Yesterday’s post was inspired less by something actively disturbing me than it was something I’d been thinking about that seemed like something I could muster a post on, to get me back in the habit, as it were… It’s always so difficult posting after a long break…
And… because life isn’t all doom and gloom, and no matter how down I get on myself and humanity in general, I can’t ignore the other side of the coin… So I’m going to post a happy.
During WWII, Douglas Loflin (from Okie-town California) met Frank Sloan (from Hicksville Missouri) when they were stationed together in the Air Force. They had a lot in common… Douglas was the eldest of 7 (6 brothers, 1 sister) and Frank was the middle of 5. Both were deeply religious, but still possessed with an ornery sense of humor. They became best friends very quickly.
Now, Frank had joined the Air Force against his family’s wishes, and when letters and packages arrived from family and loved ones back home, nothing ever came from him. He always brushed it off, played like it didn’t bother him, but Doug could tell it hurt when he saw the signs of love and support everyone around him received. Doug also had somewhat an embarrassment of riches, and so wrote to his family to ask them to send a little letter love in Frank’s direction. As can be expected in these stories, it was his sister who replied, and she and Frank began exchanging letters quite frequently. They were entirely innocent, they spoke of mundane things… family things. But they provided a window into a family life and system of support he did not otherwise have.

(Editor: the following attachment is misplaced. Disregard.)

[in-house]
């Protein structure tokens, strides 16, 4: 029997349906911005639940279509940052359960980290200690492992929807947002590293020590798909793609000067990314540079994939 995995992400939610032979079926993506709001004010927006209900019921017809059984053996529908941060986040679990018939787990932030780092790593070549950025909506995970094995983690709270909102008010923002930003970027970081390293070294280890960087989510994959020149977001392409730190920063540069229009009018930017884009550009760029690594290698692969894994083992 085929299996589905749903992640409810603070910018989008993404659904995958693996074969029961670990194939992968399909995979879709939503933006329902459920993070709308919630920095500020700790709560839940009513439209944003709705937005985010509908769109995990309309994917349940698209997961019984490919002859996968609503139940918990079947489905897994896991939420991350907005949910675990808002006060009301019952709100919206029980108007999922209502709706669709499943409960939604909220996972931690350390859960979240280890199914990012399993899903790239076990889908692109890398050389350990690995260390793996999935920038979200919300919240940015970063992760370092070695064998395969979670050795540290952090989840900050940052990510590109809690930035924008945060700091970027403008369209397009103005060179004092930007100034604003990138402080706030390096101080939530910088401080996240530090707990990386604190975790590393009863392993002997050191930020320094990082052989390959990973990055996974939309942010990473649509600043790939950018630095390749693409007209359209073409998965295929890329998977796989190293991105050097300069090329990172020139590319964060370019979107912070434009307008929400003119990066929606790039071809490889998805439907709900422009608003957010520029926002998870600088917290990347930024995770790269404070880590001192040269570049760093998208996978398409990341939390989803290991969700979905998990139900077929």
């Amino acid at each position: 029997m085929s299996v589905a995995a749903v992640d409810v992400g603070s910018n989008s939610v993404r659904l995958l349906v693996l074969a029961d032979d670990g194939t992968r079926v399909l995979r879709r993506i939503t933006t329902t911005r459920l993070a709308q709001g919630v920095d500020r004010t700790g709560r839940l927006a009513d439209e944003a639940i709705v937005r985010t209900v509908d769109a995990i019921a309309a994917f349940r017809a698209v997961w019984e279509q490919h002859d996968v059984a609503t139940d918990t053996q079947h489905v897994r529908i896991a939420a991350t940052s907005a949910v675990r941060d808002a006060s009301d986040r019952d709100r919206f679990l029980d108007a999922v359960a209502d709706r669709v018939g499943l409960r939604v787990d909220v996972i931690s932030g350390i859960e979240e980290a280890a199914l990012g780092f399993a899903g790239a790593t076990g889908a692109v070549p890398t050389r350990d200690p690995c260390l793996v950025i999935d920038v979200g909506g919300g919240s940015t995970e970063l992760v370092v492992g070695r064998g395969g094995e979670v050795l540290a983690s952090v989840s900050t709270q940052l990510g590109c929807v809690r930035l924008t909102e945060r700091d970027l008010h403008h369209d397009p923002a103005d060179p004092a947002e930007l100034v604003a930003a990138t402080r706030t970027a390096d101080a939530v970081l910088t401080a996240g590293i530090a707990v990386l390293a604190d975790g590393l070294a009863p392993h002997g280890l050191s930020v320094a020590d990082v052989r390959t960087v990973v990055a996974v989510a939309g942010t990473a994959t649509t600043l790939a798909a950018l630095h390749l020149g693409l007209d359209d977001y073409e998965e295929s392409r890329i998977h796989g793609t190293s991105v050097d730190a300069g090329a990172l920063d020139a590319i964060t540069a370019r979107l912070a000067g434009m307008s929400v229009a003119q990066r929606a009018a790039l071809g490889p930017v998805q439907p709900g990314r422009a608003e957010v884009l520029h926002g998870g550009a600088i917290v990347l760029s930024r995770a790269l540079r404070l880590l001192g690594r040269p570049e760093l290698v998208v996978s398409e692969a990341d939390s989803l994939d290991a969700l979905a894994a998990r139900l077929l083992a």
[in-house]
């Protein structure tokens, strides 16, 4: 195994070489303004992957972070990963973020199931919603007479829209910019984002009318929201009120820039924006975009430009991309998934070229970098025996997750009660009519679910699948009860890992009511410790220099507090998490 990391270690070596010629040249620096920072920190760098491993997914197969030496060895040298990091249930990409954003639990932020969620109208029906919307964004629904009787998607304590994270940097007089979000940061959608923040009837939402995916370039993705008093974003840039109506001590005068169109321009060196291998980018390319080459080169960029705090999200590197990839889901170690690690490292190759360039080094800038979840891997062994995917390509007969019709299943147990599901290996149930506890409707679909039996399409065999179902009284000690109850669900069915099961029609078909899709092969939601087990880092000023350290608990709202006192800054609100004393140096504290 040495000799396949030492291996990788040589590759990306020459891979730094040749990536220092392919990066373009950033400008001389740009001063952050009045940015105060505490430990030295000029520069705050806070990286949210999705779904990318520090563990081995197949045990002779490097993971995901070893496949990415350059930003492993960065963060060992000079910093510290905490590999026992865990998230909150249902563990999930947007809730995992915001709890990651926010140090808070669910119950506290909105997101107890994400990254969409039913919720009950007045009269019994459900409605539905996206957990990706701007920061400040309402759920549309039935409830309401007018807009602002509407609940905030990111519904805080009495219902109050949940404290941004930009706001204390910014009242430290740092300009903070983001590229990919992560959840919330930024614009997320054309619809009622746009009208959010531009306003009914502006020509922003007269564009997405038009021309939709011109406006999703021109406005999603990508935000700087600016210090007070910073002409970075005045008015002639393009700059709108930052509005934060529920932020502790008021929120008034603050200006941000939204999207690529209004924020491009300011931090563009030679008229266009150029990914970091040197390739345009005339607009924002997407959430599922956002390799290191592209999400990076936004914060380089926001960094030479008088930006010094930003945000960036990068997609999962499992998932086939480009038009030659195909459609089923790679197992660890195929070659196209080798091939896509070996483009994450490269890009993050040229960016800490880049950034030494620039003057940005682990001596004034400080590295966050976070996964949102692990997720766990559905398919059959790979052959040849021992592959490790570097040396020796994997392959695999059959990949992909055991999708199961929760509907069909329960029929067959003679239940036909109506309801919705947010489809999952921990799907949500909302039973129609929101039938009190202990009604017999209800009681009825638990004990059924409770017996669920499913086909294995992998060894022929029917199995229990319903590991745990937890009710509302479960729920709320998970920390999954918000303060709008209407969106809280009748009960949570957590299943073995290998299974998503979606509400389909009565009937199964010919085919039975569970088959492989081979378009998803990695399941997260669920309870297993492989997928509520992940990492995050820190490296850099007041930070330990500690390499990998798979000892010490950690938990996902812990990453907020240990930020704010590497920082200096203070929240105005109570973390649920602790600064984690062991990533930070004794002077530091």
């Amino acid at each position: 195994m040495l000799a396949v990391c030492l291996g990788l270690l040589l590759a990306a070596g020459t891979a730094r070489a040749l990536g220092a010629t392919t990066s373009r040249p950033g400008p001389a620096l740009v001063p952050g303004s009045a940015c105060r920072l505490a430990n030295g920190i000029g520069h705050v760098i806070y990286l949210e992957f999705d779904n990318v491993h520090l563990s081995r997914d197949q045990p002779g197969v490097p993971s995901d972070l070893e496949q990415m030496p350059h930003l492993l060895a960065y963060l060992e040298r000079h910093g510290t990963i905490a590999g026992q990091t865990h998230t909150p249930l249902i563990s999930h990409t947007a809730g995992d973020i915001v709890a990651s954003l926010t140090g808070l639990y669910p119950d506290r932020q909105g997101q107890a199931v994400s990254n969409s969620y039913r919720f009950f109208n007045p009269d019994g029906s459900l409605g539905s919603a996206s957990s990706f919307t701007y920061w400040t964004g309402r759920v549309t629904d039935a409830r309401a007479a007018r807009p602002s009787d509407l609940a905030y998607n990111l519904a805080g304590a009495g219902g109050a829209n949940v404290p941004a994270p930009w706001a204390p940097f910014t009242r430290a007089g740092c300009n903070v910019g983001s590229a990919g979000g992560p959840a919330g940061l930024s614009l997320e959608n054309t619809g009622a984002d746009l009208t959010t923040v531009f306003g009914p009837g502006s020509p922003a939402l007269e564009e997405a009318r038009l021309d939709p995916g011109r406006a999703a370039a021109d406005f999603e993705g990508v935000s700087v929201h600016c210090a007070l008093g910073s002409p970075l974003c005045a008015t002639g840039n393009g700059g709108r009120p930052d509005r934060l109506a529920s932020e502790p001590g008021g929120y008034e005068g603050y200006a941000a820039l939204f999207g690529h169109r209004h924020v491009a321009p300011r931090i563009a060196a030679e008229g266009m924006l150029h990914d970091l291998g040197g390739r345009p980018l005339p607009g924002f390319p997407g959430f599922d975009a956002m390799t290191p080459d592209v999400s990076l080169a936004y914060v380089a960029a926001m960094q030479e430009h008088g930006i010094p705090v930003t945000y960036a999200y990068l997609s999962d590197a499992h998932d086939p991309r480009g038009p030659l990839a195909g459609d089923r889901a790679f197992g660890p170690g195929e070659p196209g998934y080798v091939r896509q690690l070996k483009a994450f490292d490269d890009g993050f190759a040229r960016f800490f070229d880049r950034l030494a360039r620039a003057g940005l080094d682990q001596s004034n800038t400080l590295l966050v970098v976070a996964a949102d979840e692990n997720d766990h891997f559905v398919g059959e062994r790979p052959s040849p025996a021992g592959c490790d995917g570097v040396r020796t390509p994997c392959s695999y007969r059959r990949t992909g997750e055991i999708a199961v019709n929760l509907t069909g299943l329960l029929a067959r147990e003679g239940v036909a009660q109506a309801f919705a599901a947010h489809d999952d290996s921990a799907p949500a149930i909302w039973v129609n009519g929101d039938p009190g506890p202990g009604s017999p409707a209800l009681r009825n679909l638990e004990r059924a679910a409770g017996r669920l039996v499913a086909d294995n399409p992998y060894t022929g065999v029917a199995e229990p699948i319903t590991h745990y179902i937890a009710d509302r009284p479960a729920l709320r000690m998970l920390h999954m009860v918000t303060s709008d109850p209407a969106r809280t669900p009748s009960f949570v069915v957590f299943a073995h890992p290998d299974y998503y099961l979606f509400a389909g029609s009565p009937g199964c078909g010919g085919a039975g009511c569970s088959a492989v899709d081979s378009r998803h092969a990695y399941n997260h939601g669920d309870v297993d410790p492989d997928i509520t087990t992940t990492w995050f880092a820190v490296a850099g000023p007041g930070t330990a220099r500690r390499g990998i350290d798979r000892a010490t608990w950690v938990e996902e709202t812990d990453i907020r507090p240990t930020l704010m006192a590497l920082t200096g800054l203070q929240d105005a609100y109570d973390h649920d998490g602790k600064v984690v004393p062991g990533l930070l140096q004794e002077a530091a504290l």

When the war was over, Frank chose to move from Okieville Missouri to Hickstown California and open a business with Doug. This was as well not entirely unexpected, for their friendship was very strong. Also unexpected was the fact he had fallen in love with Doug’s 18 year old sister, and she with him. Their mother supported the match.
Their father… had other ideas.
I suppose this is also to be expected… she was his daughter, his ONLY daughter, in a house full of boys. She was the apple of his eye, the pride of his joy, and all those other things overprotective fathers say of their daughters.
She was also independent, and knew her own mind. She and Frank headed to Las Vegas when it became clear that her father would never agree to the match.
They were also turned away because she didn’t have a license and the Justice didn’t believe she was actually 18, so they had to drive back to Hokietown to get a permission slip from her mother, as well as her birth certificate, turning the wedding into a protracted two-day affair.
But eventually they were married… And eventually her father came around… And Frank and Douglas remained fast friends.
Sometimes there can be happily ever afters… My grandparents have been married over 60 years now.